NEWARK — A group of volunteers has been working tirelessly for more than two years to provide a new option for dying Wayne County residents who do not wish to spend their final days in a hospital.
This new option is Laurel House Comfort Care Home, which is located at 224 Fair St. in Newark, just a stone’s throw from Newark-Wayne Community Hospital. Members of Laurel House’s board of directors signed a lease on the building in June and currently are working to raise the funds necessary to renovate and operate the facility.
"We are committed and excited about bringing Laurel House to reality," said Pat Albrecht, secretary of the facility’s board of directors.
Albrecht, who also is pastoral associate at St. Michael Parish in Newark, began contemplating the need for such a facility in 2013 at the suggestion of Mark Klyczek, who at the time was president of Newark-Wayne Community Hospital. Klyczek told Albrecht and the other members of the Newark Ministry Group — a group of ministers from local churches — that a local comfort-care home would ease the final transition for many dying patients and their families. These comfort-care homes are two-bed facilities that provide hospice care for individuals with just three months or less to live. Patients or their families are not charged for these services at comfort-care homes, which are typically located in residential structures with two private bedrooms and common kitchen and living spaces.
"It (a comfort-care home) supports the families because it’s a feeling of home," explained Gene Palmer, president of Laurel House’s board of directors. "In a hospital you can’t go and sit down and have coffee in the kitchen. You can’t go and cook (a patient’s) favorite meal for them if you want to."
Laurel House treasurer Tom McUmber walks into the facility in Newark Aug. 10.
Although there are more than a dozen of these facilities within the 12-county Diocese of Rochester, the only two in the vicinity of Newark are Pines of Peace in Ontario and House of John in Clifton Springs, Albrecht said.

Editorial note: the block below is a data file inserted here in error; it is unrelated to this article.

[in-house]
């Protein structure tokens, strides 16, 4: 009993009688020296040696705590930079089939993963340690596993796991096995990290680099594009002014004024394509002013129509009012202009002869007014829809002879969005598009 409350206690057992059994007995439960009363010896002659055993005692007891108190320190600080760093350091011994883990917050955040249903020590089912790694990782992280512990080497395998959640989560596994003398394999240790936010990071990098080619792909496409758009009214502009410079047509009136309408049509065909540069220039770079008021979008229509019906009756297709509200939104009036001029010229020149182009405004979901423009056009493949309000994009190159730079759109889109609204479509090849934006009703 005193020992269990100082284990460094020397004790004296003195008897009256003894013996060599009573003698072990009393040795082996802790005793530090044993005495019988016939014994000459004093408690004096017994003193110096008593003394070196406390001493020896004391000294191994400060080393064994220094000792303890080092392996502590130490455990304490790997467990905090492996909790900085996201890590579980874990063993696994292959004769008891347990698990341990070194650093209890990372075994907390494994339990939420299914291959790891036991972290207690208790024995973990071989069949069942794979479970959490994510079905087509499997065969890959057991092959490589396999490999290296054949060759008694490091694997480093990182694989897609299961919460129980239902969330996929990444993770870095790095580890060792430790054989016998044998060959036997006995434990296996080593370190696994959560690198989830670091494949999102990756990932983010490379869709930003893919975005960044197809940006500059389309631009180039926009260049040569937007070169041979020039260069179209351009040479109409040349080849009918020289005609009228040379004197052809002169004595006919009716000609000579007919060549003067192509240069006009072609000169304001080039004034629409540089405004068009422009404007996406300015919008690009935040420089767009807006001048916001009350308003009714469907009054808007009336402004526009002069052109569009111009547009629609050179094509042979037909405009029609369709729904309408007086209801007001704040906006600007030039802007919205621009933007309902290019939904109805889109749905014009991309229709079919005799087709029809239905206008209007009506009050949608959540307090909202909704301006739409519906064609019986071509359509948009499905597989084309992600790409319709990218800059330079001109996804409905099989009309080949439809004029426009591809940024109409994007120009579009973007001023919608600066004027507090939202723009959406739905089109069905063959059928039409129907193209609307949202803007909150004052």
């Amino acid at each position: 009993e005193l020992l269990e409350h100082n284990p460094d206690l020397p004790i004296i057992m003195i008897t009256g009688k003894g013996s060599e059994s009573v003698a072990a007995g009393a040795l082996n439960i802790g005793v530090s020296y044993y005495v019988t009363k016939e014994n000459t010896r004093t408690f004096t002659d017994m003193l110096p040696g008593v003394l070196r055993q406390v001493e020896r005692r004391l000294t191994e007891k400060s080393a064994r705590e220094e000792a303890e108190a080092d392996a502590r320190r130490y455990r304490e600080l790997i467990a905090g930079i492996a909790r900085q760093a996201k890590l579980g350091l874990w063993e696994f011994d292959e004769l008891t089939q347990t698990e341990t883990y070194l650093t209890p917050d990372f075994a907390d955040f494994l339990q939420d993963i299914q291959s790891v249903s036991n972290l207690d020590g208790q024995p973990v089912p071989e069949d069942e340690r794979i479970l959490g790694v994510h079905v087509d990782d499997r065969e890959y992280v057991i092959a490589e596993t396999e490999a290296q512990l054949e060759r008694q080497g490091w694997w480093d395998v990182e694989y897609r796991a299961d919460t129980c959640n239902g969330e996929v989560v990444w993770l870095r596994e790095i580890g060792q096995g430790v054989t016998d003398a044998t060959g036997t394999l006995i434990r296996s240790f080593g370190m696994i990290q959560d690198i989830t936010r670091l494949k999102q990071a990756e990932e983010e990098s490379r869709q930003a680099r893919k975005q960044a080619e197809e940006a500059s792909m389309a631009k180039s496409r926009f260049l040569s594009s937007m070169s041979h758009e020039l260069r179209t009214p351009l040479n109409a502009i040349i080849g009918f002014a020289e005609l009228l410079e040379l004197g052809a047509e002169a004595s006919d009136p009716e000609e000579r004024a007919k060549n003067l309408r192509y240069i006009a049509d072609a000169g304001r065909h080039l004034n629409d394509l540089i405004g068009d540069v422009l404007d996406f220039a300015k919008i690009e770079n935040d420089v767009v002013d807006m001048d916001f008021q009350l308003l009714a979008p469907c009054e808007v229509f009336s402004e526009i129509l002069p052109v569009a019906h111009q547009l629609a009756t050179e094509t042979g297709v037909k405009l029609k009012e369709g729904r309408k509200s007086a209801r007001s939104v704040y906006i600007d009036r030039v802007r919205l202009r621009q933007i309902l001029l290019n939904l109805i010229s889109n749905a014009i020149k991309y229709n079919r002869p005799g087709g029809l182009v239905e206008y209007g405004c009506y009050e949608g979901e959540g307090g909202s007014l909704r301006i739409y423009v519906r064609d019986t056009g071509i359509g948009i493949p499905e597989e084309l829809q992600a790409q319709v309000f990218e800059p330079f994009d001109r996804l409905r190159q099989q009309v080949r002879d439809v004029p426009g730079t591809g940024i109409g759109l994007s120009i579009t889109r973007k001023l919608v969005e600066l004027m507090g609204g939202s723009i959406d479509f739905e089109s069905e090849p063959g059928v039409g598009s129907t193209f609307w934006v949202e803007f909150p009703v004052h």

"There’s no question that there’s a need," said Albrecht, who noted that the idea of starting a local comfort-care home stayed on her mind for months. "You know how something kind of nibbles at you at the back of your mind? I kept thinking this is a good idea. It’s a call of the heart."
Albrecht eventually pursued the idea with help from others in the community, and Laurel House Comfort Care Home was incorporated in 2015. The building that will house the facility is being leased from Newark-Wayne Community Hospital and is a former doctor’s office in a residential neighborhood, Palmer said. Board members have not set an anticipated opening date for the home.
"We need $350,000 to open," said Tom McUmber, treasurer of Laurel House’s board of directors.
Fundraising efforts have been split into three phases. By late August Laurel House’s supporters had reached the first phase’s goal of $50,000, which will allow work on asbestos abatement to begin in October, Albrecht said. The goal for the next phase is $100,000, which would be used to renovate the facility, and the third goal of $200,000 would fund the facility’s annual operating budget, McUmber said.
"We’ll open when we have the money," Palmer added.
Fundraising didn’t begin in earnest until the spring of 2016, and community support has grown exponentially in just a few months, McUmber and Palmer agreed. A 5K race held in June attracted 80 runners and raised $3,000, and more than 25 people helped spruce up the grounds during a clean-up day held at the facility in July.
"As the awareness goes up, then more people get involved," Palmer said. "People start believing in you."
Fundraising will continue to be a priority even after the facility opens, since it will be entirely supported by donations, Palmer added. Recruiting volunteers is just as important as raising money, as volunteers will do everything from caring for patients to cooking, cleaning and gardening, Albrecht noted. Two full-time positions — a full-time director and a part-time nurse — will round out the facility’s staff.
Although Albrecht and several of Laurel House’s other board members are Catholic, the facility has no official ties to St. Michael Parish and welcomes "people of all faiths and no faiths" from Newark and all of Wayne County, Albrecht said.
Upcoming Events to be held on the grounds of Laurel House, 224 Fair St., Newark:
* Yard sale fundraiser, Sept. 10 from 9 a.m. until 3 p.m.
* Community meeting, Sept. 14 at 6 p.m. A light dinner will be served. Please bring lawn chairs.
To learn more about these events or become a volunteer, contact Pat Albrecht at 315-573-5072.